</span></p> <p><span style="font-weight: 400;">Even Pelé, the &#8220;King of Football,&#8221; saw his image used by the government, which launched the Pelé Education Plan, which destined part of the revenue from state-controlled sports lotteries to the construction of new schools.</span></p> <p><span style="font-weight: 400;">The interference of the administration in football was so great that the government even ordered a change to the national team&#8217;s coaching staff, sacking notorious leftist militant João Saldanha a short time before the tournament and replacing him with the docile Mário Zagallo. When the <a href="">world&#8217;s greatest team</a> came back from Mexico with the trophy, President Médici awarded the players with medals of honor and swept the countless <a href="">human rights violations</a> he oversaw under the rug.</span></p> <h3>Brazil, the land of football?</h3> <p><span style="font-weight: 400;">The mere idea that Brazilian identity is shaped by the country&#8217;s love for football is a political creation. The <a href="">Getulio Vargas</a> administration (1930-1945), another dictatorship, supported the professionalization of the sport and built several stadiums across the country. In Rio de Janeiro, the president, who was known as the &#8220;father of the working class&#8221;, used pre-game ceremonies to deliver political speeches.</span></p> <p><span style="font-weight: 400;">That was the time when the idea of Brazil as a &#8220;racial democracy&#8221; began being spread. Sociologist Gilberto Freyre defended the idea that Brazil&#8217;s superiority on the pitch was a result of its miscegenation of blacks, Europeans, and native populations. </span></p> <p><span style="font-weight: 400;">The association of the very idea of country and football took a big hit in 1950, when <a href="">Brazil hosted the World Cup</a> but lost the crucial final match to Uruguay, taking the lead before conceding two Uruguayan goals. On the eve of the game, Brazil&#8217;s training center was filled with politicians looking to capitalize on the imminent title. When the trophy went to the other team, these same politicians were nowhere to be found.</span></p> <p><span style="font-weight: 400;">The use of football as a tool for national integration returned to the fore after the military coup of 1964. The government had a strategy to promote one team from each key state it controlled, thus attaching the structure of our football league to the interests of the generals.</span></p> <p><span style="font-weight: 400;">After every World Cup win, the Brazilian national team has been invited to the presidential palace. But that won&#8217;t happen this year, should Brazil lift the cup for a record sixth time. National team coach Tite has decided to distance his players &#8211; and his image &#8211; from the tumultuous political scene in Brasília.</span></p> <p><span style="font-weight: 400;">After all, who would want to be photographed with President Michel Temer, the head of state with the lowest approval ratings in Brazilian history? Last week, polls showed that Mr. Temer beat his own record, with 82 percent of voters considering his administration as either &#8220;bad or terrible.&#8221;</span></p> <h3>The Corinthians Democracy</h3> <p><span style="font-weight: 400;">But football was not used as a political tool exclusively by governments. In the 1980s, players of Corinthians, the country&#8217;s second-most popular team, staged a movement that became known as the &#8220;Corinthians Democracy.&#8221;</span></p> <p><span style="font-weight: 400;">It started off as a players&#8217; demand to have more of a say in the team&#8217;s decisions. They started influencing new signings, match strategies, and methods of physical preparation. The movement, however, quickly evolved. In November 1982, Corinthians took the field with the phrase &#8220;Go out and vote on the 15th&#8221; printed on their shirts, a reference to the state and municipal elections that would take place on November 15. Though the country still lived under the military dictatorship, opposition parties were allowed to dispute elections, generals&#8217; regime was starting a slow process of political transition.</span></p> <div id="attachment_5107" style="width: 820px" class="wp-caption alignnone"><img aria-describedby="caption-attachment-5107" loading="lazy" class="size-full wp-image-5107" src="" alt="How football is used as a political tool in Brazil" width="810" height="450" srcset=" 810w, 300w, 768w, 610w" sizes="(max-width: 810px) 100vw, 810px" /><p id="caption-attachment-5107" class="wp-caption-text">Corinthians: &#8220;Go out and vote on the 15th&#8221;</p></div> <p><span style="font-weight: 400;">Two years later, Congress voted on whether the 1985 presidential election was to be direct or indirect, with Congress itself choosing who would be Brazil&#8217;s first civilian president in 20 years. In the run-up to the vote, Corinthians midfielder Socrates &#8211; the country&#8217;s most outspoken player at the time &#8211; said he would accept a transfer to Italy if the people weren&#8217;t given the right to choose their president. The threat didn&#8217;t work, Congress rejected the direct elections and, true to his word, Socrates signed for Fiorentina.</span></p> <h3>The 2013 protests and the impeachment</h3> <p><span style="font-weight: 400;">Five years ago, Brazil hosted the FIFA Confederations Cup, a preparatory event for the World Cup. Prior to the event, a small group of students started to protest against rising bus fares in the city of São Paulo. The movement was violently repressed by the state police and ignited a nationwide movement of social indignation.</span></p> <p><span style="font-weight: 400;">Hundreds of protests were held, including some that disrupted the football, with demonstrators building barricades to prevent people from going to the stadium. One of the protest&#8217;s rallying cries was &#8220;There will be no World Cup&#8221;, but once the tournament kicked off the following year, much of the rage subsided.</span></p> <p><span style="font-weight: 400;">In 2015 and 2016, the yellow national team jersey and the Brazilian flag became the unofficial symbols of demonstrators supporting Dilma Rousseff’s removal from office. According to pro-impeachment groups, it was a way to reclaim the country’s national colors. They contrasted with Ms. Rousseff’s supporters, who wore red, the color of the Workers&#8217; Party.</span></p> <p><span style="font-weight: 400;">Above all, pro-impeachment demonstrators shouted against corruption. It was ironic, then, that their chosen symbol was the jersey of the Brazilian football association (CBF), an institution knee-deep in its own corruption scandals. Over the past seven years, the CBF has seen three of its former presidents lose office after facing corruption allegations. One of them has already been convicted of corruption in the U.S. The others are afraid to travel abroad, as they are featured on Interpol’s red list of wanted men.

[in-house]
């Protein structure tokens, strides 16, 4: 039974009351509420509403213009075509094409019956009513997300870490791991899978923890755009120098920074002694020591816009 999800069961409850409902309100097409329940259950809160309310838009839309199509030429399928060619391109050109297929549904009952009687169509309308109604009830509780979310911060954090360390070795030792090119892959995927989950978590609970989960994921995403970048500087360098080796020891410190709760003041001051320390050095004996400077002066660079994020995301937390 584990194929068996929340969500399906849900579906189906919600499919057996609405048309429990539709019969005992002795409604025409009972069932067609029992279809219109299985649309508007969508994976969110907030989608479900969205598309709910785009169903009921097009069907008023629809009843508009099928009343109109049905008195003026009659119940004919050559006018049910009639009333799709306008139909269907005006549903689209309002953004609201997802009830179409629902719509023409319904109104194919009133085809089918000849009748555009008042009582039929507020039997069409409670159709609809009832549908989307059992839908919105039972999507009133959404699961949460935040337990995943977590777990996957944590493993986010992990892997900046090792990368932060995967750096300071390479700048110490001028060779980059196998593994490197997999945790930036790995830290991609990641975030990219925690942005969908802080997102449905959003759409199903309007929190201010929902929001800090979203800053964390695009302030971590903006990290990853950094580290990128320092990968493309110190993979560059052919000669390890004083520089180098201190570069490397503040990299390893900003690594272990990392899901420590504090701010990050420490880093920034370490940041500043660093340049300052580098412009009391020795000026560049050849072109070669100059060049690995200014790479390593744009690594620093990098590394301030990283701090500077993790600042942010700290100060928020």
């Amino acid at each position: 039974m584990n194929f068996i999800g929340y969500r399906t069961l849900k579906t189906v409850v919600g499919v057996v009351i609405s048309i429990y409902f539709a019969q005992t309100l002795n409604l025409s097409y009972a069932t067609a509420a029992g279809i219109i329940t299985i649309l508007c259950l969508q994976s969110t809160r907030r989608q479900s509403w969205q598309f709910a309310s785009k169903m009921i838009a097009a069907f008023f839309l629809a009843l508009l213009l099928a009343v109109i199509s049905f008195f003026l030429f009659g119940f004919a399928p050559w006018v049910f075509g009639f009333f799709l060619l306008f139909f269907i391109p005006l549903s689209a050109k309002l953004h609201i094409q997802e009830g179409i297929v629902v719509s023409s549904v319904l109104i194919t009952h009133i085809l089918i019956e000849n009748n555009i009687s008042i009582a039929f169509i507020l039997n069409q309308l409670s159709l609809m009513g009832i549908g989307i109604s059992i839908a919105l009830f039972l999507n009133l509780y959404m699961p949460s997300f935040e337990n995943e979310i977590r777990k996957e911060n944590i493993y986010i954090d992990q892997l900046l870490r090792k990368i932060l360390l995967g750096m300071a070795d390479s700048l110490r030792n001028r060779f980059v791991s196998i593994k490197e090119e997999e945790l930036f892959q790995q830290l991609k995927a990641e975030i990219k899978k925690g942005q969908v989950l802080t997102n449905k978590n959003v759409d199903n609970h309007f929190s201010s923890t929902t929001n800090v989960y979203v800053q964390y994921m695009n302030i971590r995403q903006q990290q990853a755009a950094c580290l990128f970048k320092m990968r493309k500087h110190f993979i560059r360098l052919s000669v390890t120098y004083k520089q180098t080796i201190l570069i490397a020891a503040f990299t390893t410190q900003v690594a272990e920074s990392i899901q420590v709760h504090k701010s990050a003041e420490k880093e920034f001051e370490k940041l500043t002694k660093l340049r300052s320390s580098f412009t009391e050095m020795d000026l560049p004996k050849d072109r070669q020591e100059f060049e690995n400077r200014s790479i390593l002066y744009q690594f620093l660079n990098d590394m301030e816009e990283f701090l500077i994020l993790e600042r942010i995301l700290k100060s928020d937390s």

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Maria Martha Bruno

Maria Martha is a journalist with 14 years of experience in politics, arts, and breaking news. She has already collaborated with Al Jazeera, NBC, and CNN, among others. She has also worked as an international correspondent in Buenos Aires.